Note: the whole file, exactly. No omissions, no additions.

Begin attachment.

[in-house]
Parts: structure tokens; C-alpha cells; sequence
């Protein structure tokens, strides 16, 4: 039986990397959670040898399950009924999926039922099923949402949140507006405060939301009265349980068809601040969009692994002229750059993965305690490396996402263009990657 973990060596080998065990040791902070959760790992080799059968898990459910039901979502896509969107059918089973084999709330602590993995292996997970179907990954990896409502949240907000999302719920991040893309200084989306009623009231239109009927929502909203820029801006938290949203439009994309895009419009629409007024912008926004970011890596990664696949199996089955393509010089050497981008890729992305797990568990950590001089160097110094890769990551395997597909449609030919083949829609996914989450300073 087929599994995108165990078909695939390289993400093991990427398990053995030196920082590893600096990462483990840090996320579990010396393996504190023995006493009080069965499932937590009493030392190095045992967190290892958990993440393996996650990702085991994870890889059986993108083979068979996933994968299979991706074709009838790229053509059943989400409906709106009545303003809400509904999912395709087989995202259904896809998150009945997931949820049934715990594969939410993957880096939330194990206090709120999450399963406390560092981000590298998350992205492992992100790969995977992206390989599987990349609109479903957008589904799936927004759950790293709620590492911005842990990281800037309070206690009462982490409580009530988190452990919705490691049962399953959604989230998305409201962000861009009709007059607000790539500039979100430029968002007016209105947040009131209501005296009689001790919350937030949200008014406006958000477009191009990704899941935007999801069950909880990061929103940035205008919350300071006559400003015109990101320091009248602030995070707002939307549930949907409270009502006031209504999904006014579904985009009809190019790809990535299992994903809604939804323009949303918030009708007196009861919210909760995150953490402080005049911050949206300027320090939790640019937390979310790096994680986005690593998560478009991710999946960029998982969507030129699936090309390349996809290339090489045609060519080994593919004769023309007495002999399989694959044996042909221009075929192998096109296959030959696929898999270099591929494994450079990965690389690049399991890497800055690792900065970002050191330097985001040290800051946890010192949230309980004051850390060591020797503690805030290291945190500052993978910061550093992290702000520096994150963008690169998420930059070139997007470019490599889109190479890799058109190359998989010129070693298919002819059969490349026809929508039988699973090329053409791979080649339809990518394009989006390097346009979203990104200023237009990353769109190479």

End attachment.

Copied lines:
[in-house]
Parts: structure tokens; C-alpha cells; sequence
């Protein structure tokens, strides 16, 4: 039986990397959670040898399950009924999926039922099923949402949140507006405060939301009265349980068809601040969009692994002229750059993965305690490396996402263009990657 973990060596080998065990040791902070959760790992080799059968898990459910039901979502896509969107059918089973084999709330602590993995292996997970179907990954990896409502949240907000999302719920991040893309200084989306009623009231239109009927929502909203820029801006938290949203439009994309895009419009629409007024912008926004970011890596990664696949199996089955393509010089050497981008890729992305797990568990950590001089160097110094890769990551395997597909449609030919083949829609996914989450300073 087929599994995108165990078909695939390289993400093991990427398990053995030196920082590893600096990462483990840090996320579990010396393996504190023995006493009080069965499932937590009493030392190095045992967190290892958990993440393996996650990702085991994870890889059986993108083979068979996933994968299979991706074709009838790229053509059943989400409906709106009545303003809400509904999912395709087989995202259904896809998150009945997931949820049934715990594969939410993957880096939330194990206090709120999450399963406390560092981000590298998350992205492992992100790969995977992206390989599987990349609109479903957008589904799936927004759950790293709620590492911005842990990281800037309070206690009462982490409580009530988190452990919705490691049962399953959604989230998305409201962000861009009709007059607000790539500039979100430029968002007016209105947040009131209501005296009689001790919350937030949200008014406006958000477009191009990704899941935007999801069950909880990061929103940035205008919350300071006559400003015109990101320091009248602030995070707002939307549930949907409270009502006031209504999904006014579904985009009809190019790809990535299992994903809604939804323009949303918030009708007196009861919210909760995150953490402080005049911050949206300027320090939790640019937390979310790096994680986005690593998560478009991710999946960029998982969507030129699936090309390349996809290339090489045609060519080994593919004769023309007495002999399989694959044996042909221009075929192998096109296959030959696929898999270099591929494994450079990965690389690049399991890497800055690792900065970002050191330097985001040290800051946890010192949230309980004051850390060591020797503690805030290291945190500052993978910061550093992290702000520096994150963008690169998420930059070139997007470019490599889109190479890799058109190359998989010129070693298919002819059969490349026809929508039988699973090329053409791979080649339809990518394009989006390097346009979203990104200023237009990353769109190479």